|Publication number||US7256074 B2|
|Application number||US 10/687,096|
|Publication date||Aug 14, 2007|
|Filing date||Oct 15, 2003|
|Priority date||Oct 15, 2003|
|Also published as||US7772707, US8154126, US20050085006, US20050280164, US20110163443|
|Publication number||10687096, 687096, US 7256074 B2, US 7256074B2, US-B2-7256074, US7256074 B2, US7256074B2|
|Inventors||James L. Voelz|
|Original Assignee||Micron Technology, Inc.|
|Export Citation||BiBTeX, EndNote, RefMan|
|Patent Citations (33), Non-Patent Citations (8), Classifications (38), Legal Events (4)|
|External Links: USPTO, USPTO Assignment, Espacenet|
The present invention relates to packaging microelectronic devices and, in particular, methods for packaging such devices at the wafer level and microelectronic devices formed by such methods.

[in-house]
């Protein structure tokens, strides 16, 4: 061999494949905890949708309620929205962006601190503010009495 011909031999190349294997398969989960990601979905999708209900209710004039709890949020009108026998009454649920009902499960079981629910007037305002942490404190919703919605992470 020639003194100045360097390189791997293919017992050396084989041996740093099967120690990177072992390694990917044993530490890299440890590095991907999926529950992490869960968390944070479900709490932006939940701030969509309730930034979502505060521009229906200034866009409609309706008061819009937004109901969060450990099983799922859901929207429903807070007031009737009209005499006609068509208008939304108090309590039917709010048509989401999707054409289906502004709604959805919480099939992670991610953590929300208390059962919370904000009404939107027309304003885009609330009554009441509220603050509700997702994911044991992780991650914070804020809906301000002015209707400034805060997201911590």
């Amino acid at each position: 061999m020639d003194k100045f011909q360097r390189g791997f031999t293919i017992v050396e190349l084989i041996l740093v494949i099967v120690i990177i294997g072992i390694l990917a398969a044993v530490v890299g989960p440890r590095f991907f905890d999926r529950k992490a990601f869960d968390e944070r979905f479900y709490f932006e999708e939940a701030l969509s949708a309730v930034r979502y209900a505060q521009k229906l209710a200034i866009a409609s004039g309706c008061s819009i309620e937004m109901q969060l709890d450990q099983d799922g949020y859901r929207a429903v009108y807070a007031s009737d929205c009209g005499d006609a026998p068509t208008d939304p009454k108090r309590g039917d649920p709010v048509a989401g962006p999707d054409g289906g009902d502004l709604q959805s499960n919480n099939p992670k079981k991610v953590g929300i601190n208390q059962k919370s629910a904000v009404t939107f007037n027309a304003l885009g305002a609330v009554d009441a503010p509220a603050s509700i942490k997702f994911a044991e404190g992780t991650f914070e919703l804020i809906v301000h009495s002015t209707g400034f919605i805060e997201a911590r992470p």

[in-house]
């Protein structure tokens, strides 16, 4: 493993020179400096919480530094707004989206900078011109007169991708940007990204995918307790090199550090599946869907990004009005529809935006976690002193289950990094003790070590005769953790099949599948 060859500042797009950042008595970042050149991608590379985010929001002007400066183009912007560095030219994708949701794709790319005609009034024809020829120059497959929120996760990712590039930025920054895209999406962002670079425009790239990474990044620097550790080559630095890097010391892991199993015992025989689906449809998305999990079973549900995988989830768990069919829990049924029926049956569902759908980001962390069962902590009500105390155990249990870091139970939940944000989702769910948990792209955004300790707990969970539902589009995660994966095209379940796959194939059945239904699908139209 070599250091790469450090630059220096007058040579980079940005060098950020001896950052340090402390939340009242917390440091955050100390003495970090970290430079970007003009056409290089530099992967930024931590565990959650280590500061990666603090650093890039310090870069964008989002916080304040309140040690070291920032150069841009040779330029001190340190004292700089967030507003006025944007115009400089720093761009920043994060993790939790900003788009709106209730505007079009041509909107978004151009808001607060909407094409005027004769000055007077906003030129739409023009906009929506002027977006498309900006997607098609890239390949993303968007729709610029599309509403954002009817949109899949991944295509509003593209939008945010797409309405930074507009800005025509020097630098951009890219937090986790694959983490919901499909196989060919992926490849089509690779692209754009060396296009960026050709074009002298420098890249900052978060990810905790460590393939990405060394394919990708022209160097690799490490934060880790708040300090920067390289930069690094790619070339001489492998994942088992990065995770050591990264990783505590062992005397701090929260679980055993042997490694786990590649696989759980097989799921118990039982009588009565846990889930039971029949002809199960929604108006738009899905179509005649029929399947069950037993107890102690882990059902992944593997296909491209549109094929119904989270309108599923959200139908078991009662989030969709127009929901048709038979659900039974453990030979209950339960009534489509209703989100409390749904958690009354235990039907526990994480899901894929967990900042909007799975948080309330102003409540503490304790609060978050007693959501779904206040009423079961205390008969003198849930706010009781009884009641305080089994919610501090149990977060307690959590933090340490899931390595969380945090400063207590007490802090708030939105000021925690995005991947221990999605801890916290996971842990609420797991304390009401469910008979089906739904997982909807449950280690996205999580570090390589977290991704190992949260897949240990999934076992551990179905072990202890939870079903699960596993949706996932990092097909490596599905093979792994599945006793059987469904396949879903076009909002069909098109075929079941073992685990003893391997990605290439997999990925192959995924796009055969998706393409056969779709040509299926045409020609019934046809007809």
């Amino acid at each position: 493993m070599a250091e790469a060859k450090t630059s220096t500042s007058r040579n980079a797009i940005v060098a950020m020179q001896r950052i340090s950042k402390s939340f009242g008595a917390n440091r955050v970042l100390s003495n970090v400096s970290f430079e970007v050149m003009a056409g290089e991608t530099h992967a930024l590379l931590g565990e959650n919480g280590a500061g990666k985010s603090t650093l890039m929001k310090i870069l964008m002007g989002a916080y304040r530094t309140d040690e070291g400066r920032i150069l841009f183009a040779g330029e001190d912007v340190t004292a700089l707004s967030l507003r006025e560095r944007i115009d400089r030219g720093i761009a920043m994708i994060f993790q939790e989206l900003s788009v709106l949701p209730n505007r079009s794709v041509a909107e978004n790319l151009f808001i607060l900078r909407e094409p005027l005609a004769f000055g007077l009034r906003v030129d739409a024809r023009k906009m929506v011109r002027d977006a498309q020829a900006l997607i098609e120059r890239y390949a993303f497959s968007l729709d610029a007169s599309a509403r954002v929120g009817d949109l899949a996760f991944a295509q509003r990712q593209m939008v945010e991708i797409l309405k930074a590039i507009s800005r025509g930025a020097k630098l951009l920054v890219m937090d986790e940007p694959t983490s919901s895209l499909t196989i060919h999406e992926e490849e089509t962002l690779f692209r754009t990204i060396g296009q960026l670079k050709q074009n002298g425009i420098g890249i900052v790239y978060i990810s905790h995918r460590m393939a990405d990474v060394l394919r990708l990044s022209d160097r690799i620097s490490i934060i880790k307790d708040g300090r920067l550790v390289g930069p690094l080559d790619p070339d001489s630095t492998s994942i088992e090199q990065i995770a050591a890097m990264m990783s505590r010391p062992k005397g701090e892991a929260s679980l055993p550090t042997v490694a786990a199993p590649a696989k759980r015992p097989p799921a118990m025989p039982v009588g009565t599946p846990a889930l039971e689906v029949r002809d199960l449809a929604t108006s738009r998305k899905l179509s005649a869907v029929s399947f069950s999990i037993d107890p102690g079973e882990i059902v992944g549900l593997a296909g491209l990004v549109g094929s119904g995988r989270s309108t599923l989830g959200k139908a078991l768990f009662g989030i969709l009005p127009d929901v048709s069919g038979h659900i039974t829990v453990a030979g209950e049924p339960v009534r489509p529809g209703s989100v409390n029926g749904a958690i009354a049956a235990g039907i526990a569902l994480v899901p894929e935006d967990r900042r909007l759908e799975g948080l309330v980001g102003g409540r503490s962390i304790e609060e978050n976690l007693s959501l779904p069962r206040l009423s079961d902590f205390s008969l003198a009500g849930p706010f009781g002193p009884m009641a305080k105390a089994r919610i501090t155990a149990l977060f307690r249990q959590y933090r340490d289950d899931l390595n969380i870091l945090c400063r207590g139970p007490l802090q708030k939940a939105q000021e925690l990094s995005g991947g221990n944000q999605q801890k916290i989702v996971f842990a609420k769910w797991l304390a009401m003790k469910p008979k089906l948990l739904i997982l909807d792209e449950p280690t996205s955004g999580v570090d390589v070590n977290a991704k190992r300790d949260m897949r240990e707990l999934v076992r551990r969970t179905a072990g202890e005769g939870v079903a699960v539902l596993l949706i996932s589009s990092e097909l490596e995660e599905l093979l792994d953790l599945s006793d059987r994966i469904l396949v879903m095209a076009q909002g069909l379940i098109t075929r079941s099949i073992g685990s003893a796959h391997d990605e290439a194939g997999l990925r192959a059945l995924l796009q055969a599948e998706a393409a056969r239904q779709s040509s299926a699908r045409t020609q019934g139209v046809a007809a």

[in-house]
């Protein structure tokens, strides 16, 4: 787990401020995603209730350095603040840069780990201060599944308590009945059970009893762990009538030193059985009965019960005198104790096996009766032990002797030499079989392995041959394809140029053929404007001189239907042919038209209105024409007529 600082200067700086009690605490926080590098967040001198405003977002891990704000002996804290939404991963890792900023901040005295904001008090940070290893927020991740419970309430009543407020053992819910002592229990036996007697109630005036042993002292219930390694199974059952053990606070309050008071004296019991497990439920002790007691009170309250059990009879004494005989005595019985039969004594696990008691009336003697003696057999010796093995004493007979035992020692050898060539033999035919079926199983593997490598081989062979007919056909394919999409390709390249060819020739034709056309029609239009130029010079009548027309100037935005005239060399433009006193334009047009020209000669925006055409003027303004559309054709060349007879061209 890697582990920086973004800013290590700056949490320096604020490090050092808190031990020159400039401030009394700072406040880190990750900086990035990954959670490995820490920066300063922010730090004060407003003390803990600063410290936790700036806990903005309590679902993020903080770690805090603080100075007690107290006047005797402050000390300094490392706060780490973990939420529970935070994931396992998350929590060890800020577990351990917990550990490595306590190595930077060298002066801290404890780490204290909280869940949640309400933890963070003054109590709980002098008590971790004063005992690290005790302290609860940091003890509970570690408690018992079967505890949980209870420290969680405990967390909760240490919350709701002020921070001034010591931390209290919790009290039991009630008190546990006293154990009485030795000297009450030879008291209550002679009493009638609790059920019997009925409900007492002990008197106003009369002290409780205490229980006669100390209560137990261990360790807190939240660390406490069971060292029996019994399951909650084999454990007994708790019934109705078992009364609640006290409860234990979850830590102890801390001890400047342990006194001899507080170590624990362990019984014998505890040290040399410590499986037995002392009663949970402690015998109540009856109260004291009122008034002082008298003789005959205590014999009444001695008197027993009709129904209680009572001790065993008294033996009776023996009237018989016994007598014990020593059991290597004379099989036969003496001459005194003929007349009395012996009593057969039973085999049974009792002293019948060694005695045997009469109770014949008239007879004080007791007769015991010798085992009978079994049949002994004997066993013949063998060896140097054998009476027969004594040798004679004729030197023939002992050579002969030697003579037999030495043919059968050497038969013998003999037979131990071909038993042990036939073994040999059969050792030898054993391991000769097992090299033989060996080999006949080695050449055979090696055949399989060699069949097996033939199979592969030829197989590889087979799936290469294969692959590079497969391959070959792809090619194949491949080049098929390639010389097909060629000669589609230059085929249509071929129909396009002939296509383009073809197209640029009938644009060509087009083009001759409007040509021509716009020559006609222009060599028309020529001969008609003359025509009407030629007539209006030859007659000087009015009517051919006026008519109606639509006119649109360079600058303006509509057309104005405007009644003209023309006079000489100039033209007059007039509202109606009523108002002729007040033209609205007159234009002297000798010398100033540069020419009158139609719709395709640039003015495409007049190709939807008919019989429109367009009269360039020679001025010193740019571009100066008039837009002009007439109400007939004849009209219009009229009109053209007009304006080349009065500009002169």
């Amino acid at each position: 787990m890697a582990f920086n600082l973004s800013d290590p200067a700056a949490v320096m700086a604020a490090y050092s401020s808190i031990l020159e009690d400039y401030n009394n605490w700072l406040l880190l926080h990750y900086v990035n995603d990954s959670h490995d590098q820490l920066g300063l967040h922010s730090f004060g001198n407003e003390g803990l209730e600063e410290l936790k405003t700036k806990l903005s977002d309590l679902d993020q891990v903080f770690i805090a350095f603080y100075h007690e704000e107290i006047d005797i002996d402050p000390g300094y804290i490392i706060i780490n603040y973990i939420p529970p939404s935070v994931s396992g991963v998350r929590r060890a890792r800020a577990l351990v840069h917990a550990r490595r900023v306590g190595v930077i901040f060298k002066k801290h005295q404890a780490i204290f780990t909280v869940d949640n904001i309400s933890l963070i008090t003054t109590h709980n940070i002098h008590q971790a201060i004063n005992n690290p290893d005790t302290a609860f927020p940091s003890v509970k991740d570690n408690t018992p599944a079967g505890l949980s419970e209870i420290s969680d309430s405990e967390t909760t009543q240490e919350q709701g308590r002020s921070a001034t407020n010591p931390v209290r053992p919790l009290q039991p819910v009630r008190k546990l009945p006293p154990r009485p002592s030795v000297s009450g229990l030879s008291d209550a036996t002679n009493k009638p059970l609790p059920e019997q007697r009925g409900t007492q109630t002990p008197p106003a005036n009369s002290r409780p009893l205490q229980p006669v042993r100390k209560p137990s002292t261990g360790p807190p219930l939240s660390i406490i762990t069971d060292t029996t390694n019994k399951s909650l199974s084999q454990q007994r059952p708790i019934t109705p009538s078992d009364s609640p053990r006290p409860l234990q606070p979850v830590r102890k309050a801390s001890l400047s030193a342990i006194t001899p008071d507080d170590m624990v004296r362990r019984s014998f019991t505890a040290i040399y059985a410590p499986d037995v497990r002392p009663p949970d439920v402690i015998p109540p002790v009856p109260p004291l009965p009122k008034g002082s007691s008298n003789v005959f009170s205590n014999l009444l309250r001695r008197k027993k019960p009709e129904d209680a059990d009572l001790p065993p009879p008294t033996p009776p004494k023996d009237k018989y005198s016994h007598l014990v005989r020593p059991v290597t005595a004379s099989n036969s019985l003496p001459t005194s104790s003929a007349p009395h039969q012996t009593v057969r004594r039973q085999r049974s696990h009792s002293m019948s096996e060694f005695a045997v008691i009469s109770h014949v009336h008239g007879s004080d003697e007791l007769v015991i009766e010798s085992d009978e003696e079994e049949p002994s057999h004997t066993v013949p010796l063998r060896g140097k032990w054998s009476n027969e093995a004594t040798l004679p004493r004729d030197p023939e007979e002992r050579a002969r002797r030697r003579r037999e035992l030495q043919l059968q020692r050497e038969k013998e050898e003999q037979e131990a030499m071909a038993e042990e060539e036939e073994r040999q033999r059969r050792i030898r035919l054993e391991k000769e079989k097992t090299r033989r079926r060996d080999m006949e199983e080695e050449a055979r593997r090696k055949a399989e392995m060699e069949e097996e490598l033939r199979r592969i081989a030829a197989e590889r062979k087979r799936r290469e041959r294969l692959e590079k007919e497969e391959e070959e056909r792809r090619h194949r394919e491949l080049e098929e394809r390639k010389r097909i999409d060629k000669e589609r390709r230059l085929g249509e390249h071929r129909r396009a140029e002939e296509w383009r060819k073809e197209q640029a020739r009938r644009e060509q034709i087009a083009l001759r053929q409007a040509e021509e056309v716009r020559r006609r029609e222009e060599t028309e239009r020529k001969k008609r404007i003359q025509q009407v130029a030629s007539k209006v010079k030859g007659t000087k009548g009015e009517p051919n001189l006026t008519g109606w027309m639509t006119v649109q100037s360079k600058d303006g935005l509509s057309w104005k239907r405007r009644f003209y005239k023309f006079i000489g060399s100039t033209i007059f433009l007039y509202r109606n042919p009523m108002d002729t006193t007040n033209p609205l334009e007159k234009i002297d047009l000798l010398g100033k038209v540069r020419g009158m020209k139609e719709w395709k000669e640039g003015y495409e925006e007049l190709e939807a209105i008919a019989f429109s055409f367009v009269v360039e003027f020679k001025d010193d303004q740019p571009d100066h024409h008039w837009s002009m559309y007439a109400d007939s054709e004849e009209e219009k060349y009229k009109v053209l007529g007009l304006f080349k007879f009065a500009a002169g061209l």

Microelectronic devices are used in cell phones, pagers, personal digital assistants, computers, and many other products. A die-level packaged microelectronic device can include a microelectronic die, an interposer substrate or lead frame attached to the die, and a molded casing around the die. The microelectronic die generally has an integrated circuit and a plurality of bond-pads coupled to the integrated circuit. The bond-pads are coupled to terminals on the interposer substrate or lead frame. The interposer substrate can also include ball-pads coupled to the terminals by conductive traces in a dielectric material. An array of solder balls is configured so that each solder ball contacts a corresponding ball-pad to define a “ball-grid” array. Packaged microelectronic devices with ball-grid arrays are generally higher grade packages that have lower profiles and higher pin counts than conventional chip packages that use a lead frame.